--
                Freddie Tane
                www.tanetunes.com

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                • #83
                  Originally posted by Anderton
                  A Sonar project can contain different bit depths. This is very helpful when you’re importing, say, a mix of 16-bit and 24-bit loops. But here’s something I don’t understand: The online help says “Sonar 4 does not play back projects that contain files with different bit depths,” but I recorded a test file with both 24 and 16 bit depth files, and it played back just fine – huh?


                  Well, Sonar 5 does play back projects containing files of varied bit depths, correct? I assume if you are sharing a project with a Sonar 4 user, the statement in the help file would be an important point.

                  On the Sonar forum, Noel Borthwick of Cakewalk says,


                  If you open File | Project audio files you will see a new column listing the individual bit depths of all files in your project. (The clip properties also list the bit depth)

                  This is useful to know if you want to share S5 files with S4 users since you must first convert to a single bit depth (using the change audio format command) before S4 will open S5 peojects.


                  Deef
                  For I am a rain dog, too

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                  • #84
                    Well, THAT will teach me to read the fine print!! I'm so used to reading "Sonar 4" I just glossed past it and saw "Sonar 5" instead.

                    But I think I'll leave that post up, even though it makes me look dumb, because your reply brings up an important point about S4/S5 compatibility. Thanks!
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                    • #85
                      Originally posted by Anderton
                      But I think I'll leave that post up, even though it makes me look dumb, because your reply brings up an important point about S4/S5 compatibility. Thanks!


                      That sir, is class.

                      -lee-

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                      • #86
                        <<That sir, is class.>>

                        I'd like to agree, but really, I'm just doing my job, which is to try and be as accurate and fair as possible. I can't be accurate 100% of the time, it's simply not doable. That's one reason I started this review format: If I overlooked something or was mistaken about a feature, I could be pretty sure someone would catch it.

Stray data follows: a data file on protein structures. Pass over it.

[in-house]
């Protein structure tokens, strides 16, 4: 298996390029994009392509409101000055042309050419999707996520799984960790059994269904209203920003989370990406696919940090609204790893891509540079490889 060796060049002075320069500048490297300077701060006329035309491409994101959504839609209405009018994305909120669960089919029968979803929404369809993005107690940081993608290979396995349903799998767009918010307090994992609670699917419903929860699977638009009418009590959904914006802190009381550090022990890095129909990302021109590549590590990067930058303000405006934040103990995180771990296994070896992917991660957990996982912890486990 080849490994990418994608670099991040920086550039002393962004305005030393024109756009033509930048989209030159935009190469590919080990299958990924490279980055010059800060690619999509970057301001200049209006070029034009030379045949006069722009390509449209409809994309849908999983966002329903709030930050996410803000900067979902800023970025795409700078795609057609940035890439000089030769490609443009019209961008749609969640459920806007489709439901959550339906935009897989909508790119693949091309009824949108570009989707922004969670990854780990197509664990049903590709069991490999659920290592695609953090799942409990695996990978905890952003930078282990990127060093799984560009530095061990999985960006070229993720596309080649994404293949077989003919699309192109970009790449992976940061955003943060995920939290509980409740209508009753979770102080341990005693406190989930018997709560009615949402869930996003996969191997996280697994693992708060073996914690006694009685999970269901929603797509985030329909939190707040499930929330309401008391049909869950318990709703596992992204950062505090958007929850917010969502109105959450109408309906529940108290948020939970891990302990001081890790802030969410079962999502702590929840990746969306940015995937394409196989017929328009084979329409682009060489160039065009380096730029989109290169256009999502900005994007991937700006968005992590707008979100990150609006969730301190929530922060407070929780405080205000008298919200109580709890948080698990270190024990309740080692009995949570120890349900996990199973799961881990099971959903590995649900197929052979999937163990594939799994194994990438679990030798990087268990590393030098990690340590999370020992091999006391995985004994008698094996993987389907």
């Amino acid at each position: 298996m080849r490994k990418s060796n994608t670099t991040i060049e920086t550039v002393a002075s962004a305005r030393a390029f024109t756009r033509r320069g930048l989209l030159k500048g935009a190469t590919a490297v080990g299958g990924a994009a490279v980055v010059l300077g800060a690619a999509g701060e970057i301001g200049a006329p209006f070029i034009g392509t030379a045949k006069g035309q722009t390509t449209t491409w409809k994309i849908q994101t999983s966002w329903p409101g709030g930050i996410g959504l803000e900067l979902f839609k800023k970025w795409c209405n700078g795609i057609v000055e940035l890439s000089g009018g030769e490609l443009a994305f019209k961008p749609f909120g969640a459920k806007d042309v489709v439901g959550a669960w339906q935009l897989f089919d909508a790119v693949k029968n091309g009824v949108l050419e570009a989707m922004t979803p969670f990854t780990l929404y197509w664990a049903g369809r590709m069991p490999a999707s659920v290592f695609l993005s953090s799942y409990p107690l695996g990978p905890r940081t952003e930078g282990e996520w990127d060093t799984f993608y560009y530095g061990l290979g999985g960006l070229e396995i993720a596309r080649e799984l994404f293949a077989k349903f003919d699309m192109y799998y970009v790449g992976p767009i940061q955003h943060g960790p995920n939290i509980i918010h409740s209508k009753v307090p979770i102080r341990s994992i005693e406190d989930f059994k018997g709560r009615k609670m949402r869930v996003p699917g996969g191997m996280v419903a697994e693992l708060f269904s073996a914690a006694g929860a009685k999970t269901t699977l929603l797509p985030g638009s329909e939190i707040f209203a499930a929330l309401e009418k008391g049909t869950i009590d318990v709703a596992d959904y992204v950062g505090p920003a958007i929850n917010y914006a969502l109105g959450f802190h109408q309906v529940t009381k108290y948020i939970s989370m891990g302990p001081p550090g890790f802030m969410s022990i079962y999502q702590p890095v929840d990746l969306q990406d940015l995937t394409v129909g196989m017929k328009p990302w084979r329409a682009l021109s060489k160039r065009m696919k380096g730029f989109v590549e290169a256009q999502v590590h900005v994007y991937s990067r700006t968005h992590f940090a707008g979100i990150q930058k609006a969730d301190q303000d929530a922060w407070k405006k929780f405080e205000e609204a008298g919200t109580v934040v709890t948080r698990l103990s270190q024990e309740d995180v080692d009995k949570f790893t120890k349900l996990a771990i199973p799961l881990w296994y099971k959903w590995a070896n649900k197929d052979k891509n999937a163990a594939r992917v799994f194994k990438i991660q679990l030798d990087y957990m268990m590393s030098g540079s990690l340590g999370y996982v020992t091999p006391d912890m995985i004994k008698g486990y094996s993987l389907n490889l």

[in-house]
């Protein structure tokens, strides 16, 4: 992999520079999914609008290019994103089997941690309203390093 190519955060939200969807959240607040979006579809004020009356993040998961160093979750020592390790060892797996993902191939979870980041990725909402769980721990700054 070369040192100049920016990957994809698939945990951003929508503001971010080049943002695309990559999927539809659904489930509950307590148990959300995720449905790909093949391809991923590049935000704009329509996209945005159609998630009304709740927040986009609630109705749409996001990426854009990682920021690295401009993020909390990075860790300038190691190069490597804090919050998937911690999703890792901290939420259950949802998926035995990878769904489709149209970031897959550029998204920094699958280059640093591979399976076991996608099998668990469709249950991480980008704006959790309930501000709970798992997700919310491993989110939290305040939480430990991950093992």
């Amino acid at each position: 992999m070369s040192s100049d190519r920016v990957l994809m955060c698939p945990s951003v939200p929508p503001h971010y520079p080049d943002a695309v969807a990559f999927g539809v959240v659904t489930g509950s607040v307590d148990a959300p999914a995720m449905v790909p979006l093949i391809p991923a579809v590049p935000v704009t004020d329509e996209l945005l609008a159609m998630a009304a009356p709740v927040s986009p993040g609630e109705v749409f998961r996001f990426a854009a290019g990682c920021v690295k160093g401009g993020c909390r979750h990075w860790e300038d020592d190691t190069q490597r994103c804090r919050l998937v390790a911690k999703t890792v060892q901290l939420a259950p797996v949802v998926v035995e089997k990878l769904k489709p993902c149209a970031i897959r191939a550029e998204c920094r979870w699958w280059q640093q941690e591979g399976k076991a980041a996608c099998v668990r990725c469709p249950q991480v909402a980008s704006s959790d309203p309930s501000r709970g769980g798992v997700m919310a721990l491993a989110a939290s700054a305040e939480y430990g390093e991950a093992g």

The idea of a Pro Review is not just for me to spout off (although that IS kinda fun!) but to really try to present a variety of opinions and outlooks converge in one place. Hopefully this will allow people to make better purchasing decisions when they base such decisions on reviews.

                        It's very flattering, but also a bit scary, when someone buys something because of a review I wrote. Flattering, because it's great that people recognize how hard I work at being objective but scary because sounds, functionality, and workflow are soooo subjective...
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                        • #87
                          I must admit I thought this was kind of silly. I mean, after all, I can read the name of a track, right?

                          But I’ve written before about the right brain’s power to parse colors and images much faster than the left brain can parse text – and track icons are just the thing to make it easier to pick out the tracks you want from a big project.

                          The idea is simple: A track can have an associated icon (with two sizes, large and small). Click on the Attachment to see six console view tracks with icons. But in typical Sonar fashion, there are a lot of ways to customize this.

                          First, although Sonar comes with a bunch of very nice icons, you can make your own. I’ve found that grabbing a piece of a virtual instrument front panel (Cakewalk recommends 128 x 128 pixel images) really helps identify which specific piece of software is playing back on a track. (And of course, being able to hide MIDI tracks driving virtual instruments doesn’t hurt either, with respect to making an overview easier to grasp.)

                          Second, you can customize how (and whether) icons are shown in the track view, inspector, and console view. In the track view, you can show icons in the header, in the strip, or both. In the others, you can specify the icon size and whether icons will be shown or not.

                          All of this is available from the Options menu, although you can also right-click on icons to load icons and choose small or large icons (this affects all icons, not just the one on which you clicked).

                          It still seems a little weird to consider this one of Sonar 5’s standout features, but I gotta say, when you see that mic or guitar or synth or whatever sitting in the console view, you just know exactly which fader you need to use. If nothing else, it really drives home just how helpful an intelligent use of visuals and color can be when you’re trying to wade through the creative process with minimum distractions.